Side view of Thompson Drive
Thompson Drive is built on top of a large pile of softball-sized rocks, allowing cold winter air to flow beneath the road and cool the ground below. UAF photo by JR Ancheta


View of Thompson Drive from west ridge of campus
Thompson Drive, a major connector to the UAF campus, was designed by UAF engineers and Alaska Department of Transportation planners to avoid road buckling common in permafrost-laden areas. UAF photo by JR Ancheta


View of Thompson Drive from the pavement in winter
Frost-free stripes on Thompson Drive are created by thermosyphons beneath the road designed to keep the underlying permafrost frozen. Photo by Doug Goering

Keeping a road bed frozen

When planning began on a new access road to the University of Alaska Fairbanks’ main campus in 2001, its designers figured they needed a different approach.

The proposed road would stretch across a layer of barely frozen ground, where even the slightest temperature increase would make it sink and buckle. That exact problem had happened beneath a previous access road, causing it to fall away from a bridge near campus.

With that in mind, UAF engineers and road designers with the Alaska Department of Transportation decided to take unprecedented measures to keep that permafrost frozen. Their experiment in road planning has turned into a lasting success story, with some of its elements borrowed in projects throughout the Interior.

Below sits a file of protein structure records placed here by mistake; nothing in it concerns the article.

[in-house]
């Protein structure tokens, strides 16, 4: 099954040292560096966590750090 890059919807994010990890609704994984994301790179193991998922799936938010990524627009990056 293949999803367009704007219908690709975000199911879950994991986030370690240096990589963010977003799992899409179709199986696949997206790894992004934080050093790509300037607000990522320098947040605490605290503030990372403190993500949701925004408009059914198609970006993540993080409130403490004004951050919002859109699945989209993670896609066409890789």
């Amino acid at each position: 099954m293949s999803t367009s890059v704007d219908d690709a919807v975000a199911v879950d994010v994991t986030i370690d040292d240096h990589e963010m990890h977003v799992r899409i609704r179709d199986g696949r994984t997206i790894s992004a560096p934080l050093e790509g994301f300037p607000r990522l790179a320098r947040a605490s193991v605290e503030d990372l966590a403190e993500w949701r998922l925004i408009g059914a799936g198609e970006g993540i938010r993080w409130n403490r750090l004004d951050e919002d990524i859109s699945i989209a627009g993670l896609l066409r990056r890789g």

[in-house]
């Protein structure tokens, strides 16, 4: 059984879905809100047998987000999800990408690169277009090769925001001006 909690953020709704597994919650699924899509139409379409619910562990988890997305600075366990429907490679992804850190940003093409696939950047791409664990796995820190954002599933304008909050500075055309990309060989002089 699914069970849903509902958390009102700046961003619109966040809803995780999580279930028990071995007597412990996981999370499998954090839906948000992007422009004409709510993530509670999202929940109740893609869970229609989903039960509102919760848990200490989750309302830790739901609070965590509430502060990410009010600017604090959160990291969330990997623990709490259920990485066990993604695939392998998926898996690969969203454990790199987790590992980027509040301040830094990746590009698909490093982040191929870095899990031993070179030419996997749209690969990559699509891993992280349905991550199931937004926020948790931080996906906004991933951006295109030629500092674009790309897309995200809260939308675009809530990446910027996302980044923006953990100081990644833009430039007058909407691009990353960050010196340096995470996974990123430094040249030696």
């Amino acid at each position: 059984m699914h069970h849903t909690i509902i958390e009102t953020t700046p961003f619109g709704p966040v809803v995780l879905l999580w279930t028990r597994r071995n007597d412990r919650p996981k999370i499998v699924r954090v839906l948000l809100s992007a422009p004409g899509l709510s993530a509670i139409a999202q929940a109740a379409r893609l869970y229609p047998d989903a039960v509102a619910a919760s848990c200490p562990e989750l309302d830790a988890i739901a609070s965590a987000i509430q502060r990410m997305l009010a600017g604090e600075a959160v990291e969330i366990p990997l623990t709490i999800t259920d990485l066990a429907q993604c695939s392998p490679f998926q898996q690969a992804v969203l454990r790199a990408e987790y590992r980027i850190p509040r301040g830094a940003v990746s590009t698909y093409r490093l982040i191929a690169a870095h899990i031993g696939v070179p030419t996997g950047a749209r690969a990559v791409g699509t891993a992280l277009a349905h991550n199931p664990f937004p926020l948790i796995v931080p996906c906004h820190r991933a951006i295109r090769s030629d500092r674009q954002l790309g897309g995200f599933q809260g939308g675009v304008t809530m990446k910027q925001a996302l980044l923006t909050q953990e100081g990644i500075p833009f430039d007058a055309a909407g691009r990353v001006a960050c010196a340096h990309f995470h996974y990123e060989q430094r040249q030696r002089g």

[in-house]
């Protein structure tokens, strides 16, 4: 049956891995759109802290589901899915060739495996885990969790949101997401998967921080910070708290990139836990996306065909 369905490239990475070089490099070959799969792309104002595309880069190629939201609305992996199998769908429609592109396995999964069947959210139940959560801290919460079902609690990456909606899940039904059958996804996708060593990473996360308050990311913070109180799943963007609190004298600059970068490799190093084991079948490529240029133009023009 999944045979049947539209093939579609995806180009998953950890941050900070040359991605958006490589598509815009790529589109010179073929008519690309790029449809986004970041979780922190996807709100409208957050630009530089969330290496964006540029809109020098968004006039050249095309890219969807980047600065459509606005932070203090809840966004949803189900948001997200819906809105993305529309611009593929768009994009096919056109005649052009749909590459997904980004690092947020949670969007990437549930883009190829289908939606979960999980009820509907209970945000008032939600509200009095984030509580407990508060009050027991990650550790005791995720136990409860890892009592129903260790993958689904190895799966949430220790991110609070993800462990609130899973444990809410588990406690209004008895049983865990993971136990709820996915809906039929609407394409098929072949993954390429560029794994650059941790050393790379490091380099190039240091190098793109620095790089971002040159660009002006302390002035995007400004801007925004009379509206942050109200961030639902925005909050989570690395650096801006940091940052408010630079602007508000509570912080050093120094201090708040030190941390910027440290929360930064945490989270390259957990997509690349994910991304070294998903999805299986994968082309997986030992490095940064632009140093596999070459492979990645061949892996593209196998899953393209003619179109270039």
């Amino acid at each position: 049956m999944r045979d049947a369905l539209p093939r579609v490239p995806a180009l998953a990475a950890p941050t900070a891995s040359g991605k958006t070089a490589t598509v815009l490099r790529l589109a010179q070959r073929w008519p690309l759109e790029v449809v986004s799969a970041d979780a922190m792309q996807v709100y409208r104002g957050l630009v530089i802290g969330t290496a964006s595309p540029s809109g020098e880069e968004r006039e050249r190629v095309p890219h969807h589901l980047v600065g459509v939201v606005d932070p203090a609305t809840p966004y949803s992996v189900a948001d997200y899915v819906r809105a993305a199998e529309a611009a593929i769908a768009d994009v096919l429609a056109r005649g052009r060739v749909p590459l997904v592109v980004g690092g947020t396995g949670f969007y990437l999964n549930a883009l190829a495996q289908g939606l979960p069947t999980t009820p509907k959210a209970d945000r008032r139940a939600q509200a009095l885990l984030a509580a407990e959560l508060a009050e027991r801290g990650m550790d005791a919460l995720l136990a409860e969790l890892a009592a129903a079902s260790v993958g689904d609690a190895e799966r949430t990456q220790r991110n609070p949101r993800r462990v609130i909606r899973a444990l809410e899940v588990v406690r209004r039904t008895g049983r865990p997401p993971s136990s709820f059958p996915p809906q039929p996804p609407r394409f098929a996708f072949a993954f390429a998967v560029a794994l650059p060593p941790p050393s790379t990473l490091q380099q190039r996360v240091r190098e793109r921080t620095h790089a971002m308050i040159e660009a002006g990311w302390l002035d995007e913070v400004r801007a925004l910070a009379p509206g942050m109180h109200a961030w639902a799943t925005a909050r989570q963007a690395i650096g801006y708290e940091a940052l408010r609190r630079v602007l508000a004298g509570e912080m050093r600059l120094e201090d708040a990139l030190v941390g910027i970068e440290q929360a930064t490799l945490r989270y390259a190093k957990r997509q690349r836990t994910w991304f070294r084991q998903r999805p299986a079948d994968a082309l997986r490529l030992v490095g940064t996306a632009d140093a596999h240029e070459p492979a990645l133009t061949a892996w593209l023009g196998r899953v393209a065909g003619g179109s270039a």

Much of Thompson Drive is built on a huge pile of coarse, grapefruit-sized rocks that allow air circulation beneath the roadway. Warm air rises and cool air sinks. Gas-filled tubes, called hairpin thermosyphons, were also placed horizontally beneath a portion of the asphalt surface. The refrigerant inside evaporates in the bottom portion and condenses when it travels as a gas to the top. Each thermosyphon helps super-cool the permafrost below.

Those previously unproven design elements, suggested by UAF engineers Doug Goering, John Zarling and Billy Connor, have kept the permafrost beneath Thompson Drive stable, allowing the road to remain flat and smooth. In the past decade, DOT has used the previously unproven features in other roads that are vulnerable to thawing.

“In my mind, Thompson Drive is a documented success,” said Jeff Currey, the DOT Northern Region materials engineer.

More information:

Back to Top